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Last updated: January 26. 2014 11:06AM - 801 Views
Wil Petty jpetty@civitasmedia.com



Michelle Ball, planning director of the High Country Council of Governments met with the Ashe County Board of Commissioners on Tuesday, Jan. 21 to discuss grants the group is looking into for repairing low-income households.
Michelle Ball, planning director of the High Country Council of Governments met with the Ashe County Board of Commissioners on Tuesday, Jan. 21 to discuss grants the group is looking into for repairing low-income households.
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The Ashe County Board of Commissioners unanimously voted to send a letter of support for the High Country Council of Governments to apply for a grant provided by the N.C. Housing Finance Agency.


In the Tuesday, Jan. 21 meeting of the Board of Commissioners, Michelle Ball, Planning Director of the HCCOG discussed the Finance Agency’s Urgent Repair Program.


The application for the program will cover Ashe, Alleghany, Avery and Watauga counties. HCCOG will be requesting $200,000 in funding.


Ball said the program would help fix between eight and 10 low-income households in Ashe County.


“We’re looking for anything to keep the homeowner in the home,” Ball said.


The new plan to find funding for the renovations comes after the county lost a $400,000 grant for the state’s Scattered Site Rehabilitation program. The program ran in a three-year cycle and helped the county repair homes for low-income families.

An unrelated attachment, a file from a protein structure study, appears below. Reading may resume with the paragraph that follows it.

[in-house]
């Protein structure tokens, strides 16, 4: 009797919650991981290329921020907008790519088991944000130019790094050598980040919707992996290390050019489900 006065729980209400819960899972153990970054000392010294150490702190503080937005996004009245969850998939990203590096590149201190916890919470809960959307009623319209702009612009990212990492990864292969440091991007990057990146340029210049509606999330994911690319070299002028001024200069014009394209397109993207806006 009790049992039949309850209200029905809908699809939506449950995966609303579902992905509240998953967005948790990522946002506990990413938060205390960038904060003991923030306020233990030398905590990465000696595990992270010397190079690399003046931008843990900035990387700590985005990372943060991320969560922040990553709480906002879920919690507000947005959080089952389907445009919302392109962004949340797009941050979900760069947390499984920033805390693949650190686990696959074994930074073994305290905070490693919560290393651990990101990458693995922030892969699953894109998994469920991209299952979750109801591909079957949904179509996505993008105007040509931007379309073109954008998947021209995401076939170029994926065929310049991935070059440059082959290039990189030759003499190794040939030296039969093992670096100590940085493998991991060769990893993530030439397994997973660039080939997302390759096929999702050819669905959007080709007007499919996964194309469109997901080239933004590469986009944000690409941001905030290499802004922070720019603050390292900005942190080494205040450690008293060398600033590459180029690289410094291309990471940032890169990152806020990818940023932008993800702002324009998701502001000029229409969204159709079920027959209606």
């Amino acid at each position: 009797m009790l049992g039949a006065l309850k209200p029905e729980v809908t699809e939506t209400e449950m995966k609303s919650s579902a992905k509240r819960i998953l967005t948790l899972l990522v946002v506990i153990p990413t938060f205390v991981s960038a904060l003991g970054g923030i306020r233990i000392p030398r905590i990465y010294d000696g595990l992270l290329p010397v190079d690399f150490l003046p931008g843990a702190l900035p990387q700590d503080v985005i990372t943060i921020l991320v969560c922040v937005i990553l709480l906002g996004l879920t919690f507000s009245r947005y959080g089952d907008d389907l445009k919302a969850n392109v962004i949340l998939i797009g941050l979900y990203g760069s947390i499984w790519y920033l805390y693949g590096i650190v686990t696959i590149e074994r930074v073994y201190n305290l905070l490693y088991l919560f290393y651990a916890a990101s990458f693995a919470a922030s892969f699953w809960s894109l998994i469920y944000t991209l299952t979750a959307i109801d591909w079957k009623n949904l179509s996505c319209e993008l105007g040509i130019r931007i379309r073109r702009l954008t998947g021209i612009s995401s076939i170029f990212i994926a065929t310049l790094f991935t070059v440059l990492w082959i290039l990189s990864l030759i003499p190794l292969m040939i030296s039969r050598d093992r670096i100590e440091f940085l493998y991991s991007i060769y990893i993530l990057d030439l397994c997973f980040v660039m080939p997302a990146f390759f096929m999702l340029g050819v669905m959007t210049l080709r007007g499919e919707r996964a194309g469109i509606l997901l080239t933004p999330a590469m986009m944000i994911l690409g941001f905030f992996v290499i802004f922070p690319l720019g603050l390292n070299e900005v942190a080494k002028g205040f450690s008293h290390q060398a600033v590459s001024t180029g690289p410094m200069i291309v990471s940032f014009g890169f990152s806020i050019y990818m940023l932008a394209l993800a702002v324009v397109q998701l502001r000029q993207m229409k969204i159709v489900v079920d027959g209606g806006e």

“Unfortunately, after the General Assembly met and passed budget last summer, this will be the last (scattered site grant) Ashe County gets,” Ball said.


Commissioner Judy Porter Poe said eliminating the scattered site program was the state’s decision and not the county’s.


“This program has been great over the years,” Poe said.


The Urgent Repair Program the HCCOG is applying for provides repairs to homes which pose an “imminent threat to the life or safety of the homeowner or their ability to remain in their homes,” according to a document submitted by the HCCOG to the county commissioners. The repairs for homes will range from $6,000 to $8,000.


Several repairs will be eligible through the program. They include: a new roof, electrical, floor and plumbing repair, replacement of broken windows or doors and handicap accessibility. Also, on-site septic and well repairs and installations are available through the funding.


So far, the program has been implemented in two High Country counties.


“We’re running (the program) in Wilkes and Yancey (counties) and it is very successful,” Ball said.


Eligible applicants include people over age 62, disabled, single-parent households, a household with five or more occupants or a household that has a small child with a high blood lead level.


Ball said the HCCOG would like to continue using the Housing Advisory Committee the county set up from the scattered site program to help support the Urgent Repair Program.


The HCCOG is also looking into the Single Family Rehabilitation Project, which would help low-income, elderly and disabled homeowners whose incomes are below 80 percent of the county’s income median. The HCCOG will be the applicants and Ashe County will have no financial responsibility from the program.


For more information about the new programs, contact Ball at (828) 265-5434 ext. 115.


Wil Petty may be reached at 336-846-7164 or on Twitter @wilpetty


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